It seemed as if social networking sites were doing everything right. Sometimes, their popularity was a bit troubling to the beyond-college-age crowd, but we still respected the staying power and evident influence that these social networking sites wielded.

And now this.

Facebook has been sharing users' private information with so much of the online universe that even serious Facebook enthusiasts have become alarmed. In fact, there's evidence that organized groups of Facebook users plan to close their accounts. Other disgruntled users may do the same once they realize how tough it is to truly opt out of all the automated Facebook sharing.

If Facebook loses significant numbers of users -- and if those who remain limit their communications to their "friends" -- then, of course, authors might find themselves spending less time promoting books via Facebook. They might take their book promotion energies elsewhere...say, to radio networks and newspapers...where the book publicity trail has long been blazed, and there's no danger of wasting energy on an audience that's tuning out on principle.

As a book publicist who appreciates having as many book publicity avenues as possible at my disposal, I hope Facebook finds a way to resolve the concerns its users have about privacy. Social networking can be time-consuming, but the payoff can be bliss -- if the user base grows. At this point, the jury is out on the future of social networking for book promotion and beyond.

For the record, I'm holding onto my Facebook account , but I'm only posting things about myself that I'd be pleased to have appear on the front page of the New York Times. That might be a good short-term solution for all of us.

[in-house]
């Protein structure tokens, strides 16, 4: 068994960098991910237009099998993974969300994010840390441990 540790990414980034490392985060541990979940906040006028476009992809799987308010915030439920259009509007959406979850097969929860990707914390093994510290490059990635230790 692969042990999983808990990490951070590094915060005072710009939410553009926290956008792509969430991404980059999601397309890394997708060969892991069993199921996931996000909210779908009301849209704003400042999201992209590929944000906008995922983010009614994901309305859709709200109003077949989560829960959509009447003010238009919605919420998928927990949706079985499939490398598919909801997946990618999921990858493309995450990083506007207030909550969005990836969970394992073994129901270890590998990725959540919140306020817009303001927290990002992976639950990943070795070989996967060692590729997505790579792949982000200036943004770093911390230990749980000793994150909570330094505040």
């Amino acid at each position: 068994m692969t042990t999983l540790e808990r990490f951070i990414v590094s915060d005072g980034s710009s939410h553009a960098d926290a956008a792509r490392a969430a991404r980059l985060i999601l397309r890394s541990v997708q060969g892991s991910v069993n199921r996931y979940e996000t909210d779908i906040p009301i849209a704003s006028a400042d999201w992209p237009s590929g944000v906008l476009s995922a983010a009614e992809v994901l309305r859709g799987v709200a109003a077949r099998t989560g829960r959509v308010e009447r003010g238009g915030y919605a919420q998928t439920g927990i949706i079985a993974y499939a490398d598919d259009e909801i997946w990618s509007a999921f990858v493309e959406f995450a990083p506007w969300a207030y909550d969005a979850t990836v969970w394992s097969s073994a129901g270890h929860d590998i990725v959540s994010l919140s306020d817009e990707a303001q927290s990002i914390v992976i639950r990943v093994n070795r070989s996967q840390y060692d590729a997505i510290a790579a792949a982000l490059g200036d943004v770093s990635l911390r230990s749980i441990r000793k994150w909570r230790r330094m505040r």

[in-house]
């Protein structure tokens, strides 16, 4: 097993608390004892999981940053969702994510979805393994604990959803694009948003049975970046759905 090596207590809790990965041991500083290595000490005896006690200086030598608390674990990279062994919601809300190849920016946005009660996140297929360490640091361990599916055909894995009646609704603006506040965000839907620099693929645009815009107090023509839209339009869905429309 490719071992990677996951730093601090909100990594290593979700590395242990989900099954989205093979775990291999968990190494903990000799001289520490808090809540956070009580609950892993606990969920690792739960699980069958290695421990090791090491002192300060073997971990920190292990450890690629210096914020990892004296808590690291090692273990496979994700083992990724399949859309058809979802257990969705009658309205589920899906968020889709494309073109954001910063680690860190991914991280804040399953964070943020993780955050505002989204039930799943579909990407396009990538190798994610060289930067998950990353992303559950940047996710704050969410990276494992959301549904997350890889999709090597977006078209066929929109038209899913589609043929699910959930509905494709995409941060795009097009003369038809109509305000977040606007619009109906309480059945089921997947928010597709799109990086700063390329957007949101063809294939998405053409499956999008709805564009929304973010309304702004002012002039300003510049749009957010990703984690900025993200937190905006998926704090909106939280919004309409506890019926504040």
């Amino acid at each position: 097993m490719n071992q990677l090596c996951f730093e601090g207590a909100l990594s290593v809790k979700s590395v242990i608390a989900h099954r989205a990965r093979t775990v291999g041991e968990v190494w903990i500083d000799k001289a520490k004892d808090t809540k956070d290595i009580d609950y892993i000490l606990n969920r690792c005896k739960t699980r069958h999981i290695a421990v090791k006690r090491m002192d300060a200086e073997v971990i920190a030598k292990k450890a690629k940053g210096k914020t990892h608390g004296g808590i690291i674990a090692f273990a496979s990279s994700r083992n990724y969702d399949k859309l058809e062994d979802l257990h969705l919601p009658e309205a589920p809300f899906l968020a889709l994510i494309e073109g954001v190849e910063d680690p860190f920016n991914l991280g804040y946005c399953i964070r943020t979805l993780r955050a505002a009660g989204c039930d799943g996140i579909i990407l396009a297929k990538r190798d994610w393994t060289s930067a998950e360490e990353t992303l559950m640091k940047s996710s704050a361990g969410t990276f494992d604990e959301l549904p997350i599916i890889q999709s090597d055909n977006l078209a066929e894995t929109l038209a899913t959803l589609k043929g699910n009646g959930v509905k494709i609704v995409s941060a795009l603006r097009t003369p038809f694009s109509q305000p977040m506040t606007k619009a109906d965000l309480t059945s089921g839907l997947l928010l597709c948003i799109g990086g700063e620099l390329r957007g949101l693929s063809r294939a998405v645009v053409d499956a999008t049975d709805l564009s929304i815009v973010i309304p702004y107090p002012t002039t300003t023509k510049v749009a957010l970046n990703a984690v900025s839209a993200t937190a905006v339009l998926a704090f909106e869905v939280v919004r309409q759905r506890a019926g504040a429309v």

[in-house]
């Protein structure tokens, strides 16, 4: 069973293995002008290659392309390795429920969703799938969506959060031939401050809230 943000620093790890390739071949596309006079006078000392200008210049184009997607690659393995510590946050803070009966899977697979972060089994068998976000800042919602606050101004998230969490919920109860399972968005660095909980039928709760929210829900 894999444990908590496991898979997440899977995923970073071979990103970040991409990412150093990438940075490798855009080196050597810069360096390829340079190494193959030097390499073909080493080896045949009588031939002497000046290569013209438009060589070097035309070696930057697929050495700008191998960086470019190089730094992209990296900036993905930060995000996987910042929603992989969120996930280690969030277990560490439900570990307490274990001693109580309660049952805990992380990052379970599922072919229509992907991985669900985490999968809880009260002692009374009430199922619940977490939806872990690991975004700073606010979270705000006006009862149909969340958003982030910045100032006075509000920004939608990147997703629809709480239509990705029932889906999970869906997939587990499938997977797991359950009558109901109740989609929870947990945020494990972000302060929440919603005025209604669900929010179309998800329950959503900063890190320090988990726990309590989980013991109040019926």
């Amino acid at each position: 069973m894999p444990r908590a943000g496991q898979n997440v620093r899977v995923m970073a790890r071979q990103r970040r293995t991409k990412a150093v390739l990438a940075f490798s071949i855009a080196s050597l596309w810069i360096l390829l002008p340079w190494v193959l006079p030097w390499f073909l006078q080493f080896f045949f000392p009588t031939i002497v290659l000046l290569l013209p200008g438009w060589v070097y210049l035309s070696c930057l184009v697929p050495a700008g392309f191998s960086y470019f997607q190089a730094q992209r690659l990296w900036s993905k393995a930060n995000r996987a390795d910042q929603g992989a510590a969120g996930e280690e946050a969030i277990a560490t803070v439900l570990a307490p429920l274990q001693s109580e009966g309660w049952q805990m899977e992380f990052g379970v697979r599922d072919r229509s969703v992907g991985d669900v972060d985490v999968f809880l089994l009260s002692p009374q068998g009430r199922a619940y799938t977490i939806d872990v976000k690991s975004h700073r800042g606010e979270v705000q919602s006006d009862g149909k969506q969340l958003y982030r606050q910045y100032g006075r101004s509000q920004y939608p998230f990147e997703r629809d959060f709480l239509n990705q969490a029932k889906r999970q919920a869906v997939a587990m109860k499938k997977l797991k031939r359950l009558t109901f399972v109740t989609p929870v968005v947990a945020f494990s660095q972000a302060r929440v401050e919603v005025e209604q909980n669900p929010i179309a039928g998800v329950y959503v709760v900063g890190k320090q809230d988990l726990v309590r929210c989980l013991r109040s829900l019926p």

Monday, May 10, 2010

Blogs and book promotion

Blogs have been an integral part of online book promotion campaigns since their inception. Bloggers are more accessible than book reviewers for the average author or publisher; they have more editorial discretion than book reviewers (who have to answer to their editors and account for their use of editorial space); and they're far more enthusiastic about finding content (Q&A's, guest columns, etc.) than the average newspaper or magazine editor.

So there's always been a close relationship between blogs and book promotion. Also, so many blogs have morphed into books that we've come to expect that popular bloggers will one day publish a book. In that way, blogs can serve as stepping stones to publishing books, and then blogs can act as continuing platforms for book promotion.

I'm no stranger, then to the relationship between blogs and books. But I did have to smile at a line I just read in the Huffington Post. Brenna Ehrlich, a 25-year-old blogger-turned-author, explains the advantage books have over blogs: "It's going to be in bookstores for awhile."


Oh, well. Who knows? Maybe Ehrlich's book will be an exception to the rule. Maybe it will receive so many book promotion opportunities that it actually will make it to bookstore shelves and linger there for good, long while.

Friday, May 07, 2010

Book promotion...for Google's benefit?

Will those of us who engage in book promotion be doing so for the benefit of Google in the not-so-distant future? Maybe.

Google is about to launch Google Editions which will make Google an official part of the book selling world. That means that Google will be a target for book publicists.

This book publicist was just getting used to the fact that Apple, Amazon, and Barnes and Noble were selling digital books. Now it seems that Google has become a part of the ebook universe, too.

Book promotion will never be the same ... which is a very exciting thing, regardless of how you feel about digital books.